When Ducati's great engineer Fabio Taglioni designed the 750 Ducati in 1970 there was no way he could comprehend how important this model would be. His design was unlike any other before or since: a 90-degree V-twin with single overhead camshafts driven by a train of bevel gears. Taglioni soon developed his 750 into a Formula 750 racer, and in 1972 beat the rest of what the world had to offer at the Imola 200. With this victory, the desmodromic 750 became a legend.
Ducati responded by producing a hand-built limited production desmodromic Super Sport. They also continued to produce the touring 750 GT and sporting 750 Sport until legislation killed them at the end of 1974. Today, this triumvirate of 750s represents the end of an era; the era before cost accounting and government design requirements. These were amongst the last pure, unadulterated sporting motorcycles built and it is not surprising they have inspired a new generation of retro classics, the Sport Classic of 2005 and 2006.
Author Ian Falloon is a Ducati expert with several books on the marque including the best-selling The Ducati Story, and Ducati Twins Restoration Guide. He has owned several 750s over the years and has a particular enthusiasm for this model, still owning the 750 Super Sport he bought back in the 1970s.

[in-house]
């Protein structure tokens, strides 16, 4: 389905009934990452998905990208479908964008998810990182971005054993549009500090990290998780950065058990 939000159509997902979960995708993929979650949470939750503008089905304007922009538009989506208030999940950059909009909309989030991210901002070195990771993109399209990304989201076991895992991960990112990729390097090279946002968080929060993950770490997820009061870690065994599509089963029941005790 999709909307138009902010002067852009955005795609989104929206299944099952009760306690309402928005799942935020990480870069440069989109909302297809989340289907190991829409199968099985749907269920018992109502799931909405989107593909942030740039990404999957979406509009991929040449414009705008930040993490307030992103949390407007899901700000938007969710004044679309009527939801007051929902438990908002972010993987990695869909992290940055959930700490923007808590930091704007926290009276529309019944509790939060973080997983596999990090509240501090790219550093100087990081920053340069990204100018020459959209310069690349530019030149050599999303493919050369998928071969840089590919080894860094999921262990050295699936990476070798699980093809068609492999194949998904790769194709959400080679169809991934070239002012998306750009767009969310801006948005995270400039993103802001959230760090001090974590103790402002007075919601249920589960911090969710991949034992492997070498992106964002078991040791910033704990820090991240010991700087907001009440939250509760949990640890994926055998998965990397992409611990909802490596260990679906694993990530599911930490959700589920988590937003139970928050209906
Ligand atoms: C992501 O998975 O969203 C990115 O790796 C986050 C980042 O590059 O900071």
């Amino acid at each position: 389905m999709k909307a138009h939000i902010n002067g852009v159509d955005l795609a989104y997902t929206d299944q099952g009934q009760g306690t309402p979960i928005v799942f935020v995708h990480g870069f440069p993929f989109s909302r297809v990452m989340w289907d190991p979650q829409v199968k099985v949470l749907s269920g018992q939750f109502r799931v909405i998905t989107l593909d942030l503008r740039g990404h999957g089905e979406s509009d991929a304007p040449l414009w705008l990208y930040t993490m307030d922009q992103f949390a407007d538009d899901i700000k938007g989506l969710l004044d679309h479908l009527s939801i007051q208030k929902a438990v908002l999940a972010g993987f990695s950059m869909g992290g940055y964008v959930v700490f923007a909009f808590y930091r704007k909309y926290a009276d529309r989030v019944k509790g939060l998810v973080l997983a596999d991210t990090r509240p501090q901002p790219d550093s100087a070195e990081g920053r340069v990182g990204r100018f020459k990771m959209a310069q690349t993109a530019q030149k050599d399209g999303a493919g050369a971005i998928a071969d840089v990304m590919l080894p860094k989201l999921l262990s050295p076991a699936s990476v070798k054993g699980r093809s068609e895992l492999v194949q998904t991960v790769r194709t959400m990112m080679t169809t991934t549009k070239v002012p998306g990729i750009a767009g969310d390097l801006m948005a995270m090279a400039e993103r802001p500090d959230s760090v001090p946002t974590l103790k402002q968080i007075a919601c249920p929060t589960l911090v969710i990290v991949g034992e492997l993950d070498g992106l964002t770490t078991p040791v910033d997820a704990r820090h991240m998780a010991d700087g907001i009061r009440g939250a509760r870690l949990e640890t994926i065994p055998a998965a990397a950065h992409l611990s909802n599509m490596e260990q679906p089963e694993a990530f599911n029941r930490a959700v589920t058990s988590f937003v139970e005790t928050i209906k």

Ian Falloon was born in New Zealand and studied engineering and music at Victoria University, Wellington. After a motorcycle accident brought an end to his career as a symphony orchestra oboist, he began writing articles about motorcycles for magazines including Classic Bike, Cycle World, Motorcyclist, Two Wheels, Motorcycle Sport, and Australian Motorcycle News. His first book, The Ducati Story, has run to several editions and has been published in three languages. The success of The Ducati Story led to a series of Ducati books and histories of Honda, Kawasaki, BMW, and Moto Guzzi motorcycles including Motorbooks titles The Complete Book of Ducati, The Complete Book of Moto Guzzi, The Complete Book of Triumph Motorcycles, and The Art of Ducati. With an interest and passion spanning decades, Ian now concentrates on collecting and restoring older Italian motorcycles, particularly Ducati, MV Agusta, Laverda, and Moto Guzzi. He lives in Melbourne, Australia, and is ably supported in his projects by his family.